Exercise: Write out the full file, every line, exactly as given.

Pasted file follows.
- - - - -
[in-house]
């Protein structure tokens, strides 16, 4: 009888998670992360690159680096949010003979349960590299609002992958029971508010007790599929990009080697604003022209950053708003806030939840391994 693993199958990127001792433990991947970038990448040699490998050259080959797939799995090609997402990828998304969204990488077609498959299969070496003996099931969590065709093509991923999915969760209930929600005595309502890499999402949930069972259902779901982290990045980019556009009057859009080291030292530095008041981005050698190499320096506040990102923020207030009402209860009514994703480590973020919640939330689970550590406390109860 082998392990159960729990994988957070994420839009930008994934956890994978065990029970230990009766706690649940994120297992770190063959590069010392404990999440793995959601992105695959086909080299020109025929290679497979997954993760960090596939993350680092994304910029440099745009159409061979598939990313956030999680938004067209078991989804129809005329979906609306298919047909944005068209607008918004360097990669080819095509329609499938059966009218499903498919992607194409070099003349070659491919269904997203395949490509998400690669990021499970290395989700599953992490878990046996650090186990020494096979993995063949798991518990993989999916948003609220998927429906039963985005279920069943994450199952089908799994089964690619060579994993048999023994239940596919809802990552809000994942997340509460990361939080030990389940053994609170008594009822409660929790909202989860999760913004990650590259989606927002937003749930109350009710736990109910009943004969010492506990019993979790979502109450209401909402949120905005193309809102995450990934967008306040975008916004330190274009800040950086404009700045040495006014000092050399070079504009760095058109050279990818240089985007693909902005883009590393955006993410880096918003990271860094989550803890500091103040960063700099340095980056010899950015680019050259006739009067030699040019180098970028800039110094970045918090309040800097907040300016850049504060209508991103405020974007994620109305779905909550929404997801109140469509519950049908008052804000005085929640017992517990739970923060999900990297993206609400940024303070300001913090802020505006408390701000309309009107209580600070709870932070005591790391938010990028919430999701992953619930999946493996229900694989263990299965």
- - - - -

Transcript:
[in-house]
């Protein structure tokens, strides 16, 4: 009888998670992360690159680096949010003979349960590299609002992958029971508010007790599929990009080697604003022209950053708003806030939840391994 693993199958990127001792433990991947970038990448040699490998050259080959797939799995090609997402990828998304969204990488077609498959299969070496003996099931969590065709093509991923999915969760209930929600005595309502890499999402949930069972259902779901982290990045980019556009009057859009080291030292530095008041981005050698190499320096506040990102923020207030009402209860009514994703480590973020919640939330689970550590406390109860 082998392990159960729990994988957070994420839009930008994934956890994978065990029970230990009766706690649940994120297992770190063959590069010392404990999440793995959601992105695959086909080299020109025929290679497979997954993760960090596939993350680092994304910029440099745009159409061979598939990313956030999680938004067209078991989804129809005329979906609306298919047909944005068209607008918004360097990669080819095509329609499938059966009218499903498919992607194409070099003349070659491919269904997203395949490509998400690669990021499970290395989700599953992490878990046996650090186990020494096979993995063949798991518990993989999916948003609220998927429906039963985005279920069943994450199952089908799994089964690619060579994993048999023994239940596919809802990552809000994942997340509460990361939080030990389940053994609170008594009822409660929790909202989860999760913004990650590259989606927002937003749930109350009710736990109910009943004969010492506990019993979790979502109450209401909402949120905005193309809102995450990934967008306040975008916004330190274009800040950086404009700045040495006014000092050399070079504009760095058109050279990818240089985007693909902005883009590393955006993410880096918003990271860094989550803890500091103040960063700099340095980056010899950015680019050259006739009067030699040019180098970028800039110094970045918090309040800097907040300016850049504060209508991103405020974007994620109305779905909550929404997801109140469509519950049908008052804000005085929640017992517990739970923060999900990297993206609400940024303070300001913090802020505006408390701000309309009107209580600070709870932070005591790391938010990028919430999701992953619930999946493996229900694989263990299965």